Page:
Search Results for 'Christmas Eve'

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Christmas lunch filled with festive flavour at Hotel Meyrick

The luxury four star Hotel Meyrick is a magical winter wonderland each December with the Christmas festival directly outside on Eyre Square and the elegant façade beautifully lit for the season.

Ten men and 30 hours and Eyre Square’s Big Wheel is back

In just its second appearance, the Ferris wheel in Eyre Square has become a seasonal part of the Galway city skyline, standing at 32 metres high.

Christmas lunch filled with festive flavour at Hotel Meyrick

The luxury four star Hotel Meyrick is a magical winter wonderland each December with the Christmas market directly outside on Eyre Square and the elegant façade beautifully lit for the season. Guests are welcomed to Hotel Meyrick with seasonal scents and sights, twinkling with festive delight. The bustling Gaslight Bar & Brasserie on the ground floor is the perfect place to enjoy the party season. The atmosphere is second to none and sash windows offer incredible views of the Christmas Market and Ferris wheel on Eyre Square.

Sibéal Ní Chasaide is headline act in Moy Singers Christmas Concert

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Sibéal Ní Chasaide will join The Moy Singers as the special guest for their Christmas concert on Friday, December 1, in the Great National Hotel, Ballina. Mary Ruane Brogan, chairperson of the Moy Singers, said: “We are so honoured and excited to be welcoming such a high profile guest to Ballina for our annual Carols by Candlelight Christmas Concert.”

Christmas in Mayo, one hundred years ago

This is it, the last Friday before Christmas. Just two days to go, and no doubt you are busy completing Christmas time chores like whitewashing your house or making a three branched tallow candle. The way we celebrate, observe or mark Christmas has changed and will continue to change. That is not a criticism of modern life, that is life. Traditions and customs evolve, they always have done, they always will. How did you mark St Martin’s Day on November 11 last? Did you kill a rooster and sprinkle the four corners of your house with its blood to keep all danger and trouble away? Rightly considered bizarre today, but that was a custom in Mayo some 100 years ago. Recognising that those long established traditions were in danger of being forgotten to an albeit slowly modernising Ireland, the Irish Folklore Commission developed a recording scheme that ran between 1937 and 1938 and which invited Irish Free State primary schoolchildren to compile and submit folklore from their local area. The children responded in their tens of thousands with folktales, customs and crafts, gleaned from their extended families and written down by their own hands. Thankfully, schoolchildren from across Mayo participated and their returns document our county’s not too distant Christmas beliefs and practices.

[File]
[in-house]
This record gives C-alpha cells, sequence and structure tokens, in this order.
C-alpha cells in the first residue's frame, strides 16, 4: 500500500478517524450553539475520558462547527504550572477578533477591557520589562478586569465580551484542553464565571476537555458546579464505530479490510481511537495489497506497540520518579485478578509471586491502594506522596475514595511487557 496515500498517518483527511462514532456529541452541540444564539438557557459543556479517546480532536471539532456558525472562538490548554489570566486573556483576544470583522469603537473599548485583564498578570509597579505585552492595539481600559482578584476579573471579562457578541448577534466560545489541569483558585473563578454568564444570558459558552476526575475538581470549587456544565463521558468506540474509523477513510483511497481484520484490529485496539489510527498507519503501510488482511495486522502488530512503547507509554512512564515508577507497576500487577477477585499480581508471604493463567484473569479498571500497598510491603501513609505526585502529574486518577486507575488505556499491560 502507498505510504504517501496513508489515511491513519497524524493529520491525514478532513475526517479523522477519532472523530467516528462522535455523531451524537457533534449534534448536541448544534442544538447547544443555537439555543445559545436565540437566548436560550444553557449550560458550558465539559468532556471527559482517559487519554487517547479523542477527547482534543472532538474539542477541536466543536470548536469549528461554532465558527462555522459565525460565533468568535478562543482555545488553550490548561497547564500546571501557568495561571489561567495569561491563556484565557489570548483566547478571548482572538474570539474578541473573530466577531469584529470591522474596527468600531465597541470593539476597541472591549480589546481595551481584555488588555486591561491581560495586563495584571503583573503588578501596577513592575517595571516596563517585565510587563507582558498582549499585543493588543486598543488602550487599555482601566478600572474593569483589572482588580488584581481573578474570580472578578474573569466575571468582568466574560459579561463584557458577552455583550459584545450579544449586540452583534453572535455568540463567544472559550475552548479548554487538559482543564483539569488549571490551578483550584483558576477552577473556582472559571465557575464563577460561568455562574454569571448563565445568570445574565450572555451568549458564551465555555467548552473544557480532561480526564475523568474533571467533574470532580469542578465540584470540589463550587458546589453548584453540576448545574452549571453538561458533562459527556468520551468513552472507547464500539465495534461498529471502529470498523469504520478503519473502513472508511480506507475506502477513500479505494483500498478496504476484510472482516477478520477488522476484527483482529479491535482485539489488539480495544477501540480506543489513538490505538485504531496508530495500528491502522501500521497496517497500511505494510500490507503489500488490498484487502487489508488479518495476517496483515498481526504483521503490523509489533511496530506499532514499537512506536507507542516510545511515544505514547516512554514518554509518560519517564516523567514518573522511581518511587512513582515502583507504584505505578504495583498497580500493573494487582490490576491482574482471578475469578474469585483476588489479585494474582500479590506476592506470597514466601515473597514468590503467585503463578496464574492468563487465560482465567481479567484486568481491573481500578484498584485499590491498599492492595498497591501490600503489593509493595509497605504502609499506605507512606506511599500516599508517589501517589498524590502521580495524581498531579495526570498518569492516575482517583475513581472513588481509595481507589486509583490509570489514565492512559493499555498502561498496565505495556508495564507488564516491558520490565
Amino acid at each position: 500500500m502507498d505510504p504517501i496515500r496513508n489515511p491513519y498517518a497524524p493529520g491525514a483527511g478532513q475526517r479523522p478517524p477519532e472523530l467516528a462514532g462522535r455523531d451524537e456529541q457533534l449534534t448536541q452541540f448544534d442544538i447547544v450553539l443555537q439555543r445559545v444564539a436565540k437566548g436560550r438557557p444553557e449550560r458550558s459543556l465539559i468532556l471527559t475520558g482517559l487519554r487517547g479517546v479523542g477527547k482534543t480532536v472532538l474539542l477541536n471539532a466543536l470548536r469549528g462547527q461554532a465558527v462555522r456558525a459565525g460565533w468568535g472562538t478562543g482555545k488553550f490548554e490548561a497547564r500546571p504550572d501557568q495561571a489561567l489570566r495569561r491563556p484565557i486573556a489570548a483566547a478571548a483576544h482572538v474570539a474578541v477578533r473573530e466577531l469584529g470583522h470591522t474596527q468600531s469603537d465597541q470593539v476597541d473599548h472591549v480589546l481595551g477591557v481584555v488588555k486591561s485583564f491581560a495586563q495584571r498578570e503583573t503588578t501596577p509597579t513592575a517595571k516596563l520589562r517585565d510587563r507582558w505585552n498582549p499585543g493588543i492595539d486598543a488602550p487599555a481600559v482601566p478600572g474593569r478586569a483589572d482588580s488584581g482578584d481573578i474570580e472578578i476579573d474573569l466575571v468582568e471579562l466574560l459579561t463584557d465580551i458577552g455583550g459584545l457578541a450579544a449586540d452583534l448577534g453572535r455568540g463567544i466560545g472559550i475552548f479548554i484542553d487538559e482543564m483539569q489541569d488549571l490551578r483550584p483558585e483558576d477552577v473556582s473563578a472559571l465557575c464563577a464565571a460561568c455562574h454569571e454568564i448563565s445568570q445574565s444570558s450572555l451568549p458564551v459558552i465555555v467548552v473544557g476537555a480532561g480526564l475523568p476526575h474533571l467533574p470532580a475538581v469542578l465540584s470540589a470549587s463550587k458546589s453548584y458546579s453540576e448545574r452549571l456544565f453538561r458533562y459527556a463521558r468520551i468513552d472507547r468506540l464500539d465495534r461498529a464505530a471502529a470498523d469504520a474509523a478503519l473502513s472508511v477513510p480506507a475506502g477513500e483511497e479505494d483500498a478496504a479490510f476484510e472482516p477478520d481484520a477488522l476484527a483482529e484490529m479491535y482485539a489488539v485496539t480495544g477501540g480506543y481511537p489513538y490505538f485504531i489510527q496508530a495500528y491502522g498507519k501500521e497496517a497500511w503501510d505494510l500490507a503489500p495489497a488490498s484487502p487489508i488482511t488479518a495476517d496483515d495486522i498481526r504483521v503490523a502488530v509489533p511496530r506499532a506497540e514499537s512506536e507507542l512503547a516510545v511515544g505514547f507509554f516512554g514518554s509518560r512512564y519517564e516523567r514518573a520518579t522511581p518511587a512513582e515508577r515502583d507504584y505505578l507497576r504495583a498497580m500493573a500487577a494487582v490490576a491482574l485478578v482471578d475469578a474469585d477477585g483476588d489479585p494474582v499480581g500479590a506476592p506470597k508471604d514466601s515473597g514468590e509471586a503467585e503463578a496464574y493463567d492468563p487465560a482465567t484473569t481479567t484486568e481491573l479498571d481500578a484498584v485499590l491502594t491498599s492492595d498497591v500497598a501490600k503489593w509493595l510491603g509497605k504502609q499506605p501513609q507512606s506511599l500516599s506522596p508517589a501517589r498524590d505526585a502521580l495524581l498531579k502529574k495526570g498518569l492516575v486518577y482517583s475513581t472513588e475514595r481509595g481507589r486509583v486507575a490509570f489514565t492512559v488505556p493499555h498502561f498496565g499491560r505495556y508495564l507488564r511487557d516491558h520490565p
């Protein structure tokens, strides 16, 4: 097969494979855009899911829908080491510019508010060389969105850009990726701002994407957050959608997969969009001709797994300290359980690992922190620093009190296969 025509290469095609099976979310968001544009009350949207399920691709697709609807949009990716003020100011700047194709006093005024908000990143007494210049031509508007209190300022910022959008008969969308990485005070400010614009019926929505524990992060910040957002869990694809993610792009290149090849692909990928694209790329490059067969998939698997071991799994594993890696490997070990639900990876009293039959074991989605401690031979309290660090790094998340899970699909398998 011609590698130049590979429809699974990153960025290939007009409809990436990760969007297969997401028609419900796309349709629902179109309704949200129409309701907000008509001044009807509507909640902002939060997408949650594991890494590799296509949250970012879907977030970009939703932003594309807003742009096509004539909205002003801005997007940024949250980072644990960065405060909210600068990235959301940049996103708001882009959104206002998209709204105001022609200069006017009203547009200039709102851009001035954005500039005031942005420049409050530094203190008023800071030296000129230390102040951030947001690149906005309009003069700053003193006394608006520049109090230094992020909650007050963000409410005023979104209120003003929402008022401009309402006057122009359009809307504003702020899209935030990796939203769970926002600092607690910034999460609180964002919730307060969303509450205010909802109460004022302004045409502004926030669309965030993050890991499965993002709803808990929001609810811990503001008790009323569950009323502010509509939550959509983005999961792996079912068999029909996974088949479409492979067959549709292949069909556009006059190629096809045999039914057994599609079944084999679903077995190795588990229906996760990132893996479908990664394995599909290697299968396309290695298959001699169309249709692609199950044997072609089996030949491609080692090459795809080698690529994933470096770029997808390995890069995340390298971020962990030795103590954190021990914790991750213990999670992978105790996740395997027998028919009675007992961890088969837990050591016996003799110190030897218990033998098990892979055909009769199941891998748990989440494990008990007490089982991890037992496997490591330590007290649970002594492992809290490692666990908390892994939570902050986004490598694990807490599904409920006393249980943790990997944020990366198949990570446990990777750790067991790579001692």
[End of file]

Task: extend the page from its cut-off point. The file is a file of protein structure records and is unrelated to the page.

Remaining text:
Festive farce brings surreal humour to Athlone Little Theatre

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If dank February nights make you yearn for the madness that was the festive season, it’s time to book your seat for Athlone Little Theatre’s production of The Lying Kind, by Anthony Neilson. This nightmare of a rollercoaster ride will grab you by the throat and shake out any remaining Christmas nostalgia, while at the same time making you groan with laughter.

Heartless thieves strike church, Christmas gifts and houses over festive period

Gardai are investigating a series of burglaries which took place in the city and county over the last few weeks. Between 4.30pm and midnight on December 21, a house in Frenchpark, Oranmore, Co Galway was broken into and cash, jewellery and personal belongings were taken.

Christmas Greetings Galway from the troops of 54th Infantry Group in Golan

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While you and your family are tucking into your festive dinner in the warmth and comfort of your homes and family circles, worrying about last-minute gifts, and whether or not to put an extra bottle of wine into the fridge, spare a thought for the troops of the 54th Infantry Group who will be at democracy’s outpost as part of the UNDOF mission on the Golan Heights throughout the holiday period.

Voices at Christmas

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‘If we had extra geese or cockerels my mother and myself would bring them to the market in Loughrea on the second Thursday before Christmas that was known as 'Big Thursday'. The market was held on the main street that time, you would not collect much money, maybe three shillings per goose but that would help to buy the Christmas.

Live it up this Christmas and new year at The Snug

The Snug has a host of live sports coverage and great music to help you ring in the Christmas and new year with a bang.

 

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